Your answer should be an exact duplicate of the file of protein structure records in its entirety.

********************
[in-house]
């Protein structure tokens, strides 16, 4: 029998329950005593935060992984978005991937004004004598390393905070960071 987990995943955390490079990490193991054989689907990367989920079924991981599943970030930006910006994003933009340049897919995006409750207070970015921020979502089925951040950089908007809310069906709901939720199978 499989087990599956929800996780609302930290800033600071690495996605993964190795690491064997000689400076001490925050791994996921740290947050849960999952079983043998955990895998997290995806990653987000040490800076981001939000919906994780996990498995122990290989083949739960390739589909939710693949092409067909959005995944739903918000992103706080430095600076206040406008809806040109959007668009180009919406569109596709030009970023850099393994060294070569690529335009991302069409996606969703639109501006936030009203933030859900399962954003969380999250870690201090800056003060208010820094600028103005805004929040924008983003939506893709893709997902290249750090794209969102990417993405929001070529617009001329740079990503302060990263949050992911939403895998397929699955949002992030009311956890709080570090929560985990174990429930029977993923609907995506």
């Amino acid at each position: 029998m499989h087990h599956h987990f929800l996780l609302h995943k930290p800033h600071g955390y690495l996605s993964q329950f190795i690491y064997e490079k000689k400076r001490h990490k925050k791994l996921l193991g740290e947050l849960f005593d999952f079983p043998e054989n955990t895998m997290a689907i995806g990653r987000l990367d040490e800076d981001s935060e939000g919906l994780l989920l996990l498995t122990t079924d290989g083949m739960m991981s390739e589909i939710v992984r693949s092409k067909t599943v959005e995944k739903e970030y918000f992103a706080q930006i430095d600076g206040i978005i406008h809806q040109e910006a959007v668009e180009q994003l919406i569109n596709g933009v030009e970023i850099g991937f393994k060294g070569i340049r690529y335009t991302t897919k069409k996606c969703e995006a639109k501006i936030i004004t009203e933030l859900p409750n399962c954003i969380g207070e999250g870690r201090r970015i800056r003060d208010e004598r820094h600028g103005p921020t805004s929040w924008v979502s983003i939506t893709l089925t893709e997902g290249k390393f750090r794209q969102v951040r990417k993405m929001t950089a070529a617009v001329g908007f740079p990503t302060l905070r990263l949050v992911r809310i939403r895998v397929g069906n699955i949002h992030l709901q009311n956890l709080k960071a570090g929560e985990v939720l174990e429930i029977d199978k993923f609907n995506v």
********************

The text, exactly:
[in-house]
């Protein structure tokens, strides 16, 4: 029998329950005593935060992984978005991937004004004598390393905070960071 987990995943955390490079990490193991054989689907990367989920079924991981599943970030930006910006994003933009340049897919995006409750207070970015921020979502089925951040950089908007809310069906709901939720199978 499989087990599956929800996780609302930290800033600071690495996605993964190795690491064997000689400076001490925050791994996921740290947050849960999952079983043998955990895998997290995806990653987000040490800076981001939000919906994780996990498995122990290989083949739960390739589909939710693949092409067909959005995944739903918000992103706080430095600076206040406008809806040109959007668009180009919406569109596709030009970023850099393994060294070569690529335009991302069409996606969703639109501006936030009203933030859900399962954003969380999250870690201090800056003060208010820094600028103005805004929040924008983003939506893709893709997902290249750090794209969102990417993405929001070529617009001329740079990503302060990263949050992911939403895998397929699955949002992030009311956890709080570090929560985990174990429930029977993923609907995506």
């Amino acid at each position: 029998m499989h087990h599956h987990f929800l996780l609302h995943k930290p800033h600071g955390y690495l996605s993964q329950f190795i690491y064997e490079k000689k400076r001490h990490k925050k791994l996921l193991g740290e947050l849960f005593d999952f079983p043998e054989n955990t895998m997290a689907i995806g990653r987000l990367d040490e800076d981001s935060e939000g919906l994780l989920l996990l498995t122990t079924d290989g083949m739960m991981s390739e589909i939710v992984r693949s092409k067909t599943v959005e995944k739903e970030y918000f992103a706080q930006i430095d600076g206040i978005i406008h809806q040109e910006a959007v668009e180009q994003l919406i569109n596709g933009v030009e970023i850099g991937f393994k060294g070569i340049r690529y335009t991302t897919k069409k996606c969703e995006a639109k501006i936030i004004t009203e933030l859900p409750n399962c954003i969380g207070e999250g870690r201090r970015i800056r003060d208010e004598r820094h600028g103005p921020t805004s929040w924008v979502s983003i939506t893709l089925t893709e997902g290249k390393f750090r794209q969102v951040r990417k993405m929001t950089a070529a617009v001329g908007f740079p990503t302060l905070r990263l949050v992911r809310i939403r895998v397929g069906n699955i949002h992030l709901q009311n956890l709080k960071a570090g929560e985990v939720l174990e429930i029977d199978k993923f609907n995506v």